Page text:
Number of people not working due to illness hits record high

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Thursday 18th May 2023

New data from the Office for National Statistics (ONS) shows that more than 2.5 million people in the UK are not working due to poor health. The ONS revealed that mental health issues have become more prevalent among young people. There has also been a rise in cases of neck and back pain.

Director of economic statistics at the ONS, Darren Morgan, said that the data shows a significant increase in the number of people not working due to chronic health issues since the pandemic. Before Covid hit, there were around 400,000 people who were not active in the labour market due to health problems. This figure has now reached over 2.5 million, which is a record high. 

Mr Morgan explained that there have been substantial increases in absences among young people due to the rising prevalence of mental health conditions. The number of cases of musculoskeletal issues has also risen significantly. Working from home could be a key factor in the prevalence of long-term back, neck and shoulder pain. There has also been an increase in people taking time off work while battling fatigue and ill health following Covid, highlighting the severity of long Covid. 

ONS figures show that there are currently 2.55 million people who are on long-term sick leave and 33 million people who are working. This equates to one person being on sick leave for every 13 active workers. New data from the Office for National Statistics also revealed that the employment rate has increased during 2023. Between January and March, the rate rose to 75.9%. The rise is largely due to an increase in the number of part-time and self-employed workers. The unemployment rate also crept up. In March, it reached 3.9%. The changes mean that there are now fewer people who are neither looking for a job nor working.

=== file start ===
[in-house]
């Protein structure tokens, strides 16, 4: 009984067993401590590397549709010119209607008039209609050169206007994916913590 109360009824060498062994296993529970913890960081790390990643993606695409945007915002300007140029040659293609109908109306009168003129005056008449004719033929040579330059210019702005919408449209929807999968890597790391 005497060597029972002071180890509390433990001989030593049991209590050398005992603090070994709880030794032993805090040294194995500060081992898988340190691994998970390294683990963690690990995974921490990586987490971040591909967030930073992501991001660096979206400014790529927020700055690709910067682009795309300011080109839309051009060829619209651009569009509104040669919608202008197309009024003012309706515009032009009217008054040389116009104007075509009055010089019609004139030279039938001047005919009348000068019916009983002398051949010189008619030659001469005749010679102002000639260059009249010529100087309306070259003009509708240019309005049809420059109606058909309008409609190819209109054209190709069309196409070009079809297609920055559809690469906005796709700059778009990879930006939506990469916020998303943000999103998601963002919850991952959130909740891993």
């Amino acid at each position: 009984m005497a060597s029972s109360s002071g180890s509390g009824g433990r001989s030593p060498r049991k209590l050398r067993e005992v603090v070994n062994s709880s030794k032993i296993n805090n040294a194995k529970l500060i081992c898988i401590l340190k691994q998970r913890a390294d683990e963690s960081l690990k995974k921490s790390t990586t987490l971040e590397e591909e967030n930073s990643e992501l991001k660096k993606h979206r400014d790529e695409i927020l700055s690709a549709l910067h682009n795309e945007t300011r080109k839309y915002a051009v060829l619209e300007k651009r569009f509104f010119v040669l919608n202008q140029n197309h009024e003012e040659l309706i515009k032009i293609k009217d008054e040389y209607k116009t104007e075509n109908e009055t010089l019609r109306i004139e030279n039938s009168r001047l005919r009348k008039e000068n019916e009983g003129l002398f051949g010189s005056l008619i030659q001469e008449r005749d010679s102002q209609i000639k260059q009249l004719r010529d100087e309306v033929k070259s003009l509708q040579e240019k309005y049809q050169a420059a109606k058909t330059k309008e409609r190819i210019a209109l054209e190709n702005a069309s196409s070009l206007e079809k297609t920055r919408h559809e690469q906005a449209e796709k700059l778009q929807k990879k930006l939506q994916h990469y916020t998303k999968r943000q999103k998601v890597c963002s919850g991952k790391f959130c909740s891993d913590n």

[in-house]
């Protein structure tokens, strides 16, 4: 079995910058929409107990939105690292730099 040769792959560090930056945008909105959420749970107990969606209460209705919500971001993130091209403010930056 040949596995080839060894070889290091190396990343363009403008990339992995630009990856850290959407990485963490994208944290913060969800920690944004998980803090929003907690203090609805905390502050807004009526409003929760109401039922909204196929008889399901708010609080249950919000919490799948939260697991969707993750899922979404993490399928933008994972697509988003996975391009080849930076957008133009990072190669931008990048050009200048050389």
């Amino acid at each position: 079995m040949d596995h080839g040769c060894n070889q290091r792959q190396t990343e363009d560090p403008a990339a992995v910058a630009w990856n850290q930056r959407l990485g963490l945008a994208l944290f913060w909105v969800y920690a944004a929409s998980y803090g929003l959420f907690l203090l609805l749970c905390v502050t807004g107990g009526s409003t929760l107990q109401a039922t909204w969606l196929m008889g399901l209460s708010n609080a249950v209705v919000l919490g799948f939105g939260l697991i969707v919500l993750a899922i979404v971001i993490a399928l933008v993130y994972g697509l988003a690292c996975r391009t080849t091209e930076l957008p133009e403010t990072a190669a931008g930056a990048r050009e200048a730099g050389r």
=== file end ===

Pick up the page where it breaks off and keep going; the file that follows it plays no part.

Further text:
The staggering rise in the number of people who are not working since the pandemic is one of the contributing factors to slower economic growth in the UK in comparison with other nations. Millions of people stopped work during the pandemic, with some taking early retirement. The government has pledged to try to encourage as many people of working age as possible to get back into the workplace to facilitate economic growth and fill gaps where there are shortages within specific industries.

Statistics show that there has been an increase in the number of students, retirees and carers looking for jobs, which has caused the inactivity rate to drop to 21%. This is positive news, but the number of people currently out of work due to poor health will be a concern for the government. 

Chief executive at the Recruitment and Employment Confederation, Neil Carberry, said that there has been progress in encouraging people to get back to work but the soaring increase in the number of workers who are off sick is a major worry. 

New ONS data also shows that the number of job vacancies has fallen, pay has increased by 5.6% in the public sector and the number of people on employer payrolls has dropped for the first time in over 2 years. The most significant rises in long-term sickness are associated with mental health disorders and problems that affect the neck and back. Mental health issues have become particularly prevalent among young people since the start of the pandemic, with many people experiencing stress, anxiety and depression.

Since the pandemic, many employees have also adopted more flexible working arrangements, which could play a part in explaining the prevalence of musculoskeletal conditions. During lockdowns and periods of restrictions, many people worked from home where they may not have had a suitable office setup. This is a trend that has continued since restrictions were lifted, with many employers choosing to offer employees the option to work from home or embrace a hybrid system.

Working from home can offer benefits for well-being linked to flexibility, but it can increase the risk of back, neck and shoulder pain if employees don’t have suitable equipment. Working from dining room tables, sofas and armchairs, for example, can impact posture, which increases pressure on the spine.